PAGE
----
Large firms must make information about the tax they pay in each country in the world publicly available, say MEPs after a debate and vote in plenary, today.
They backed a proposal requiring multinationals to report their tax bills on a country-by-country basis – with possible exemptions in the case of commercially-sensitive information.
The aim of the measure is to increase tax transparency by providing the public with a picture of the taxes paid by multinationals, and where those taxes are paid.
Co-rapporteur Evelyn Regner (S&D, AT) said “If we don’t make country-by-country reporting, we will never bring to light the system of letterbox-companies that is abused to shift profits and avoid taxes worldwide. We are ready now for negotiations with the Council to find a common reporting regime; the EU must lead the fight against tax avoidance”
Public access to tax information
Under the proposed measures, the income tax information of multinational firms with worldwide turnover of €750 million or more would be published in a common template in each tax jurisdiction in which the firm or its subsidiary was operating. This data would be available for free and made publicly accessible on the website of the firm.
The company would also be responsible for filing a report in a public registry managed by the European Commission.
The information would include:
- the name of the firm and, where applicable, the list of all its subsidiaries, a brief description of the nature of their activities and their respective geographical location;
- the number of employees on a full-time equivalent basis;
- the amount of the net turnover;
- stated capital;
- the amount of profit or loss before income tax
- the amount of income tax paid during the relevant financial year by the firm and its branches resident for tax purposes in the relevant tax jurisdiction
- the amount of accumulated earnings
- whether undertakings, subsidiaries or branches benefit from a preferential tax treatment
MEPs also supported measures to protect commercially-sensitive information by allowing Member States to grant exemptions from the requirement to provide one or more pieces of information. These exemptions would be renewed annually and would only be applicable in the jurisdiction of the Member State granting the exemption.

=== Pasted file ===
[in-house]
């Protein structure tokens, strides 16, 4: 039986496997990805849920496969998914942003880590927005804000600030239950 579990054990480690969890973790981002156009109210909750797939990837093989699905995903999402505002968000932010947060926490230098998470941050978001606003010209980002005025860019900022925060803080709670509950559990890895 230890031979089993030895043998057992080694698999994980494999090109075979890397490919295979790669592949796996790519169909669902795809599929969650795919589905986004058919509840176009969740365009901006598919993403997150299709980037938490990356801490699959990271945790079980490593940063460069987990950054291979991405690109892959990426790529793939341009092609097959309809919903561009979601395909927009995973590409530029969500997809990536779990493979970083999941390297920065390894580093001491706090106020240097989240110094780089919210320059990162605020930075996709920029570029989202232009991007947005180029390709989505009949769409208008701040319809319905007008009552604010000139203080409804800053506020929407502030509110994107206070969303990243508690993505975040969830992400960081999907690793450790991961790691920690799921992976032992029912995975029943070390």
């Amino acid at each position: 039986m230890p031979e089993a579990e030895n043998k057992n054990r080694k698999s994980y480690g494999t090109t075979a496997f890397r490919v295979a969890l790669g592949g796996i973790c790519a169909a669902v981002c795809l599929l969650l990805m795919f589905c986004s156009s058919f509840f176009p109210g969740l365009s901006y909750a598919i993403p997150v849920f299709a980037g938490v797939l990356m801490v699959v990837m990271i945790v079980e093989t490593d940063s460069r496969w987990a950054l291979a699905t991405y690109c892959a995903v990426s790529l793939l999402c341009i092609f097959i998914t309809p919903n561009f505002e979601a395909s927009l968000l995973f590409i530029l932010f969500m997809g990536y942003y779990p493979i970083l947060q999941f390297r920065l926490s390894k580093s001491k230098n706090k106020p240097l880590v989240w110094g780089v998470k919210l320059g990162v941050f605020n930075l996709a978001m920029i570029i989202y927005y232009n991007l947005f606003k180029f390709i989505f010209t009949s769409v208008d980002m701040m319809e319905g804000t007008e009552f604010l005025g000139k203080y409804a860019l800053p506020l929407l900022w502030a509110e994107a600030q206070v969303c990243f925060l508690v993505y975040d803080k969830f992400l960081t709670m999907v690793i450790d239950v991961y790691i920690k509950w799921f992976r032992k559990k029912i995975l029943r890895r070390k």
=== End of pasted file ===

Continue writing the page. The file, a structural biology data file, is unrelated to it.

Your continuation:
Co-rapporteur Hugues Bayet (S&D, BE) said “Each euro of tax which is not paid by the multinationals is a euro too much paid by the individual.”
Once a Member State grants an exemption, it must inform the EU Commission confidentially about the omitted information, together with a detailed explanation for the exemption.
Every year, the Commission will publish on its website a list of firms which were granted exemptions and a succinct explanation as to why.
Strict limits set on exemptions
Parliament also supported amendments which would set limits on exemptions won by firms on providing their tax information. One obliges companies who lose their eligibility for an exemption to immediately make the omitted data publicly available. Firms will also have to apply for a renewal of their exemption, annually.
In addition, at the end of the non-disclosure period, the firm must publish its tax details retroactively “in the form of an arithmetic average” to cover that period when they did enjoy immunity from providing details.
After approving the draft report by 534 votes to 98 votes, with 62 abstentions, MEPs voted to send the report back to the Committees to start negotiations in 1st reading on the basis of a plenary mandate.
The proposals are a bid to crack down on corporate tax avoidance, which is estimated to cost EU countries EUR 50-70 billion a year in lost tax revenues, according to the European Commission.